said, whether the sentence were discretionary or imperative he could not understand how a man, who was capable of springing like a tiger from his lair upon an innocent pedestrian in the street, throttling him and rifling his pockets, should all of a sudden fell into so delicate a state of health as should prevent him from being able to bear a flogging. There might be examples of such violent invalids, such ferocious valetudinarians, but they were phenomena for which no Act was bound to provide. Another objection was, that there might be other crimes which ought to be treated in the same way as garotting. He had no doubt that there were other cases which should be subjected to the same treatment, and he trusted the Home Secretary would find them out, and legislate for them himself next Session; but meanwhile, having got one clear case before them, there was no reason in the world why they should not deal with it at once. The last objection was, that flogging, though effectual in the army and navy and in prisons as a means of enforcing order and subordination, would not be proper in cases which had to go before a jury. He contended, on the contrary, that the process of a trial under the eye of a jury would afford a check against abuse in the use of whipping which did not exist either in prisons or in barracks, where corporal punishment might be carried too far. He would next meet the objections of the hon. and learned Member for Sheffield. He knew that the hon. and learned Gentleman's objections arose from most benevolent feelings; that he thought all corporal punishments brutal and degrading; and the hon. and learned Gentleman had said he had himself undergone the infliction in his younger days, and did not believe he had derived any good from it. But if the hon. and learned Gentleman had suffered as the hon. Member for Blackburn (Mr. Pilkington) had, he would see the distinction between the application of whipping to a schoolboy and to a hardened criminal. If ever he could himself become an accomplished garotter, he would confidently propose a whipping as a suitable correction of the totally different motives which must then actuate him from any which had actuated him hitherto. The right hon. Gentleman concluded by moving the second reading of the Bill.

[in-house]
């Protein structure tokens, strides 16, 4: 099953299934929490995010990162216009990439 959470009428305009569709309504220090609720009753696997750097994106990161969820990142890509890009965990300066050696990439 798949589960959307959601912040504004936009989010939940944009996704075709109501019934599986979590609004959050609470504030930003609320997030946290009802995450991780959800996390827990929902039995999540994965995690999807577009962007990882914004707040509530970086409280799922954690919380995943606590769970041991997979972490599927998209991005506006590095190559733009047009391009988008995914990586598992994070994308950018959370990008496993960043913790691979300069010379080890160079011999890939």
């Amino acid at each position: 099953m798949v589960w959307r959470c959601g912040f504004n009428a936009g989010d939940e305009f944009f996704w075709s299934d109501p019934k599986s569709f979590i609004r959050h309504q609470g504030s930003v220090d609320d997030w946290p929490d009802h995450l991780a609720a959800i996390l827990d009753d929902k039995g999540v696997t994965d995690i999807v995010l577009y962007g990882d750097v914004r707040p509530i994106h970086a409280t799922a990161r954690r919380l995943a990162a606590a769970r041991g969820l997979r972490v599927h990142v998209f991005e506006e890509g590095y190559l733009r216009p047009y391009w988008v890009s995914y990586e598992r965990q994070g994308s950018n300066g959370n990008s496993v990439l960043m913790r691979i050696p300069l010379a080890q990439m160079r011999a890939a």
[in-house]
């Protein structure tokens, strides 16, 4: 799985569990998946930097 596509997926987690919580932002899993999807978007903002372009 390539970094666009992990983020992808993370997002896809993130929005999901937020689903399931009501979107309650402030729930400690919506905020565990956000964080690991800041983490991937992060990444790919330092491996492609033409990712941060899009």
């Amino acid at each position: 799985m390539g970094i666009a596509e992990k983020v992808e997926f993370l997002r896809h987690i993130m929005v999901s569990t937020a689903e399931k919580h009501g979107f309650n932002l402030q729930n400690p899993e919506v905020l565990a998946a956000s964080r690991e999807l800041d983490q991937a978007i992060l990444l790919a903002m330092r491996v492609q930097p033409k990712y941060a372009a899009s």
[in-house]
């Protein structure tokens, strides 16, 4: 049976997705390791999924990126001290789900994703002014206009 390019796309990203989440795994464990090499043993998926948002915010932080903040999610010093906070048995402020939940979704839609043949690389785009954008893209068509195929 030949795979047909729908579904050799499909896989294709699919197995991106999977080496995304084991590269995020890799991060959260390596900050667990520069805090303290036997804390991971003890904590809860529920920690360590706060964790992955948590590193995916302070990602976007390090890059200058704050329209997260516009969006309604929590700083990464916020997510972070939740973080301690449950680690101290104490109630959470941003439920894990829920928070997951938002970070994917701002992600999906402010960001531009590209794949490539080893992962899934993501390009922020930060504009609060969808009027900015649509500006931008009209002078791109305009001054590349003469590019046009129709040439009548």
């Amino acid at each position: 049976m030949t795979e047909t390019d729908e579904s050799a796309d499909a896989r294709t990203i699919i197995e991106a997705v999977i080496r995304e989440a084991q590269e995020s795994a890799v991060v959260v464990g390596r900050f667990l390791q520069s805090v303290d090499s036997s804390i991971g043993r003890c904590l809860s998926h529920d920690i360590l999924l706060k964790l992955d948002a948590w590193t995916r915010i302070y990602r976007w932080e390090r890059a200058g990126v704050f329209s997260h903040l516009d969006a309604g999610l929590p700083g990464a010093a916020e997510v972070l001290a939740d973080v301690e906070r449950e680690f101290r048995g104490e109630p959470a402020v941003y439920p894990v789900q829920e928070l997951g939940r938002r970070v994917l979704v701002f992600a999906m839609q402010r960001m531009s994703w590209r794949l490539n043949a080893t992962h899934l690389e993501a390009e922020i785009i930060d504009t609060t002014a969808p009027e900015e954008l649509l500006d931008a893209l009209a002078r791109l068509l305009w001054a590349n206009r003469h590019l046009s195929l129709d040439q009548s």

seconded the Motion.

Motion made, and Question proposed, "That the Bill be now read a second time."